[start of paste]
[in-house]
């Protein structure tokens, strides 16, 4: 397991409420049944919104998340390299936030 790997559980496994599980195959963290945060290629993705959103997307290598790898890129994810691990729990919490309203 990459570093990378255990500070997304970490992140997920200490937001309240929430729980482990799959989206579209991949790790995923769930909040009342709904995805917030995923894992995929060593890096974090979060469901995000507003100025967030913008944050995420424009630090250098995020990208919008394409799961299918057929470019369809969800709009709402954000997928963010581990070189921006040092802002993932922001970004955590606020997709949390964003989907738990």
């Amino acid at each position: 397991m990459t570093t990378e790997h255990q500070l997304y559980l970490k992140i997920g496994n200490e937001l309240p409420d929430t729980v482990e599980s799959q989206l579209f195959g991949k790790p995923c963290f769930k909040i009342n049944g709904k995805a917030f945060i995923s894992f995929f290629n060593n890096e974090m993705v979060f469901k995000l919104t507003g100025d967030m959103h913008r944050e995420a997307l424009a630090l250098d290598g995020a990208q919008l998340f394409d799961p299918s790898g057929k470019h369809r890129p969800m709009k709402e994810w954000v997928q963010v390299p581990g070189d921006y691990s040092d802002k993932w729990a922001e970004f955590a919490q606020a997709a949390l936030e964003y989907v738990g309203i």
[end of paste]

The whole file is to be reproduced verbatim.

[in-house]
């Protein structure tokens, strides 16, 4: 397991409420049944919104998340390299936030 790997559980496994599980195959963290945060290629993705959103997307290598790898890129994810691990729990919490309203 990459570093990378255990500070997304970490992140997920200490937001309240929430729980482990799959989206579209991949790790995923769930909040009342709904995805917030995923894992995929060593890096974090979060469901995000507003100025967030913008944050995420424009630090250098995020990208919008394409799961299918057929470019369809969800709009709402954000997928963010581990070189921006040092802002993932922001970004955590606020997709949390964003989907738990």
């Amino acid at each position: 397991m990459t570093t990378e790997h255990q500070l997304y559980l970490k992140i997920g496994n200490e937001l309240p409420d929430t729980v482990e599980s799959q989206l579209f195959g991949k790790p995923c963290f769930k909040i009342n049944g709904k995805a917030f945060i995923s894992f995929f290629n060593n890096e974090m993705v979060f469901k995000l919104t507003g100025d967030m959103h913008r944050e995420a997307l424009a630090l250098d290598g995020a990208q919008l998340f394409d799961p299918s790898g057929k470019h369809r890129p969800m709009k709402e994810w954000v997928q963010v390299p581990g070189d921006y691990s040092d802002k993932w729990a922001e970004f955590a919490q606020a997709a949390l936030e964003y989907v738990g309203i």